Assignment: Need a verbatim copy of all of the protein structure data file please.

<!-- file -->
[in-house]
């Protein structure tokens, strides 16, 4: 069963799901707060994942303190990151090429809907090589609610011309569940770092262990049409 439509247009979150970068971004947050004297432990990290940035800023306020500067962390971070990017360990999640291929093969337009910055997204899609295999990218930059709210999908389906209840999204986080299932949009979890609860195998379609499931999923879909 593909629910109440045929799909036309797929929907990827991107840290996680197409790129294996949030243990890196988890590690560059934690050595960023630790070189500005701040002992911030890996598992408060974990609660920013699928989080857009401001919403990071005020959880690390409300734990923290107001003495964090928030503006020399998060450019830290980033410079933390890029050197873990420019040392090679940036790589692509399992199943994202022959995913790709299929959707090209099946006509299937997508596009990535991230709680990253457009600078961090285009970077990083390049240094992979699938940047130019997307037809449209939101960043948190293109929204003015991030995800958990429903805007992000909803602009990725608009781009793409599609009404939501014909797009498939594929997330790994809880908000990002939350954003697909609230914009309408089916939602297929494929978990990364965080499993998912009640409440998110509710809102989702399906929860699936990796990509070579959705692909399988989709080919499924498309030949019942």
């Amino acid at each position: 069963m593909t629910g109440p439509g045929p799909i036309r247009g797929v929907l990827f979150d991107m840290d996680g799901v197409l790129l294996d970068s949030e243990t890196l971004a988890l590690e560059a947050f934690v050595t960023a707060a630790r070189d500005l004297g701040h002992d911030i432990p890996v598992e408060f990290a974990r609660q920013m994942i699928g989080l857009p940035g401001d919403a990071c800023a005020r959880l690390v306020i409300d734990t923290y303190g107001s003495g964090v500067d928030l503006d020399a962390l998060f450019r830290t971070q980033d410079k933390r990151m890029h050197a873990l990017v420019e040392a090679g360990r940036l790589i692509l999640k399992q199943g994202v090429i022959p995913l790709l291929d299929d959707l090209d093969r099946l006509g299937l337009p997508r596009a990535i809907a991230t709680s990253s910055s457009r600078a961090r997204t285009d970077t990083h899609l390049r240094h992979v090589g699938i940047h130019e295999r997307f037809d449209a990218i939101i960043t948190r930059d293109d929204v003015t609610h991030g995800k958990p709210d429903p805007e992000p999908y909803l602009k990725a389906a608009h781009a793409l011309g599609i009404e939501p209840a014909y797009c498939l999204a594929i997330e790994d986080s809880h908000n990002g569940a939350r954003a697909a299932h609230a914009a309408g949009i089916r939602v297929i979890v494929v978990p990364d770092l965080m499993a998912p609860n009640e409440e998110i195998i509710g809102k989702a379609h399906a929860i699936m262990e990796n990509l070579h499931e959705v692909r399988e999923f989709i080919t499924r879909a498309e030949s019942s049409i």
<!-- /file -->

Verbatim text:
[in-house]
């Protein structure tokens, strides 16, 4: 069963799901707060994942303190990151090429809907090589609610011309569940770092262990049409 439509247009979150970068971004947050004297432990990290940035800023306020500067962390971070990017360990999640291929093969337009910055997204899609295999990218930059709210999908389906209840999204986080299932949009979890609860195998379609499931999923879909 593909629910109440045929799909036309797929929907990827991107840290996680197409790129294996949030243990890196988890590690560059934690050595960023630790070189500005701040002992911030890996598992408060974990609660920013699928989080857009401001919403990071005020959880690390409300734990923290107001003495964090928030503006020399998060450019830290980033410079933390890029050197873990420019040392090679940036790589692509399992199943994202022959995913790709299929959707090209099946006509299937997508596009990535991230709680990253457009600078961090285009970077990083390049240094992979699938940047130019997307037809449209939101960043948190293109929204003015991030995800958990429903805007992000909803602009990725608009781009793409599609009404939501014909797009498939594929997330790994809880908000990002939350954003697909609230914009309408089916939602297929494929978990990364965080499993998912009640409440998110509710809102989702399906929860699936990796990509070579959705692909399988989709080919499924498309030949019942």
């Amino acid at each position: 069963m593909t629910g109440p439509g045929p799909i036309r247009g797929v929907l990827f979150d991107m840290d996680g799901v197409l790129l294996d970068s949030e243990t890196l971004a988890l590690e560059a947050f934690v050595t960023a707060a630790r070189d500005l004297g701040h002992d911030i432990p890996v598992e408060f990290a974990r609660q920013m994942i699928g989080l857009p940035g401001d919403a990071c800023a005020r959880l690390v306020i409300d734990t923290y303190g107001s003495g964090v500067d928030l503006d020399a962390l998060f450019r830290t971070q980033d410079k933390r990151m890029h050197a873990l990017v420019e040392a090679g360990r940036l790589i692509l999640k399992q199943g994202v090429i022959p995913l790709l291929d299929d959707l090209d093969r099946l006509g299937l337009p997508r596009a990535i809907a991230t709680s990253s910055s457009r600078a961090r997204t285009d970077t990083h899609l390049r240094h992979v090589g699938i940047h130019e295999r997307f037809d449209a990218i939101i960043t948190r930059d293109d929204v003015t609610h991030g995800k958990p709210d429903p805007e992000p999908y909803l602009k990725a389906a608009h781009a793409l011309g599609i009404e939501p209840a014909y797009c498939l999204a594929i997330e790994d986080s809880h908000n990002g569940a939350r954003a697909a299932h609230a914009a309408g949009i089916r939602v297929i979890v494929v978990p990364d770092l965080m499993a998912p609860n009640e409440e998110i195998i509710g809102k989702a379609h399906a929860i699936m262990e990796n990509l070579h499931e959705v692909r399988e999923f989709i080919t499924r879909a498309e030949s019942s049409i």